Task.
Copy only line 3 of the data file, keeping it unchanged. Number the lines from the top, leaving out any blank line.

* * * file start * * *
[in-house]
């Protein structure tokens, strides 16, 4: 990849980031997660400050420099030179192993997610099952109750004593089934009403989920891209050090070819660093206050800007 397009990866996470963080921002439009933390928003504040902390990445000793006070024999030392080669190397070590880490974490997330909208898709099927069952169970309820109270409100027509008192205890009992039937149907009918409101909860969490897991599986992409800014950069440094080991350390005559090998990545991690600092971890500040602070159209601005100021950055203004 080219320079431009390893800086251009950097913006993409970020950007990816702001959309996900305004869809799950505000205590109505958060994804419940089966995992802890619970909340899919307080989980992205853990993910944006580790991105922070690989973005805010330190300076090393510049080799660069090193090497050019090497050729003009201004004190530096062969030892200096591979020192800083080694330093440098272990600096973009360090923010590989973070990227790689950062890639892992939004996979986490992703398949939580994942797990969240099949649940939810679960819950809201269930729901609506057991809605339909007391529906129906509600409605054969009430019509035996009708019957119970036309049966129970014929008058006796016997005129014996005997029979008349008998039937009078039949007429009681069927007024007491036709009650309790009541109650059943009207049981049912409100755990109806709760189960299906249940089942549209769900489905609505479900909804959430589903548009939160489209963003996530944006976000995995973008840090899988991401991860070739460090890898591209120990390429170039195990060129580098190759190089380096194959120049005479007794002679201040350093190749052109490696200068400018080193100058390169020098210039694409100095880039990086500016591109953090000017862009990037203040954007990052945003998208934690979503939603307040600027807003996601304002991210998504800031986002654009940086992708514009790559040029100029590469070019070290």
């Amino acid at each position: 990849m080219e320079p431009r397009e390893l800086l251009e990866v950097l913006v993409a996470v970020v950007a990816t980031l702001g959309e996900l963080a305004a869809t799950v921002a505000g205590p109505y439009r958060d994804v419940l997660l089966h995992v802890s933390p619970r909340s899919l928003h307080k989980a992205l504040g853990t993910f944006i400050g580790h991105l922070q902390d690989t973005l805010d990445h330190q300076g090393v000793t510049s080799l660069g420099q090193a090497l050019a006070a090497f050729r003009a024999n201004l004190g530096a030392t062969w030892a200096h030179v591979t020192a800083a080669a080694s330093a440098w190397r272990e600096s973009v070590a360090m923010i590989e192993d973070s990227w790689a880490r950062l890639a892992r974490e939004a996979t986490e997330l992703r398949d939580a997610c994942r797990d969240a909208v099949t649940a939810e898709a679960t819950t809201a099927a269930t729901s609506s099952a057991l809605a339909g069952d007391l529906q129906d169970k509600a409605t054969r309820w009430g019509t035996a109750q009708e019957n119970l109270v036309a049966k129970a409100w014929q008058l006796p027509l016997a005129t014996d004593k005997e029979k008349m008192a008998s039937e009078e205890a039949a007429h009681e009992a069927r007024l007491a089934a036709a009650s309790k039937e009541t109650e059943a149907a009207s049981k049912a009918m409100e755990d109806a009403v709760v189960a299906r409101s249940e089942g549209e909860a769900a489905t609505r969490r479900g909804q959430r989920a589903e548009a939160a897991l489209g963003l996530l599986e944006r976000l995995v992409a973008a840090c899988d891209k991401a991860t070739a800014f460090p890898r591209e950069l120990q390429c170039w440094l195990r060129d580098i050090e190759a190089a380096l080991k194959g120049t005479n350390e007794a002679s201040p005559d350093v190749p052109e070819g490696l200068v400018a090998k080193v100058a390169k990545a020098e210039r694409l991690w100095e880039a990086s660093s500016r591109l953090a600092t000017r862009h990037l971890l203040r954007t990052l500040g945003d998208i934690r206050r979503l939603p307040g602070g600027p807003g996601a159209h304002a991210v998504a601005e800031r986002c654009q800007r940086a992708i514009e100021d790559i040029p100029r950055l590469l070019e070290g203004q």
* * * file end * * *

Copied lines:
């Amino acid at each position: 990849m080219e320079p431009r397009e390893l800086l251009e990866v950097l913006v993409a996470v970020v950007a990816t980031l702001g959309e996900l963080a305004a869809t799950v921002a505000g205590p109505y439009r958060d994804v419940l997660l089966h995992v802890s933390p619970r909340s899919l928003h307080k989980a992205l504040g853990t993910f944006i400050g580790h991105l922070q902390d690989t973005l805010d990445h330190q300076g090393v000793t510049s080799l660069g420099q090193a090497l050019a006070a090497f050729r003009a024999n201004l004190g530096a030392t062969w030892a200096h030179v591979t020192a800083a080669a080694s330093a440098w190397r272990e600096s973009v070590a360090m923010i590989e192993d973070s990227w790689a880490r950062l890639a892992r974490e939004a996979t986490e997330l992703r398949d939580a997610c994942r797990d969240a909208v099949t649940a939810e898709a679960t819950t809201a099927a269930t729901s609506s099952a057991l809605a339909g069952d007391l529906q129906d169970k509600a409605t054969r309820w009430g019509t035996a109750q009708e019957n119970l109270v036309a049966k129970a409100w014929q008058l006796p027509l016997a005129t014996d004593k005997e029979k008349m008192a008998s039937e009078e205890a039949a007429h009681e009992a069927r007024l007491a089934a036709a009650s309790k039937e009541t109650e059943a149907a009207s049981k049912a009918m409100e755990d109806a009403v709760v189960a299906r409101s249940e089942g549209e909860a769900a489905t609505r969490r479900g909804q959430r989920a589903e548009a939160a897991l489209g963003l996530l599986e944006r976000l995995v992409a973008a840090c899988d891209k991401a991860t070739a800014f460090p890898r591209e950069l120990q390429c170039w440094l195990r060129d580098i050090e190759a190089a380096l080991k194959g120049t005479n350390e007794a002679s201040p005559d350093v190749p052109e070819g490696l200068v400018a090998k080193v100058a390169k990545a020098e210039r694409l991690w100095e880039a990086s660093s500016r591109l953090a600092t000017r862009h990037l971890l203040r954007t990052l500040g945003d998208i934690r206050r979503l939603p307040g602070g600027p807003g996601a159209h304002a991210v998504a601005e800031r986002c654009q800007r940086a992708i514009e100021d790559i040029p100029r950055l590469l070019e070290g203004q």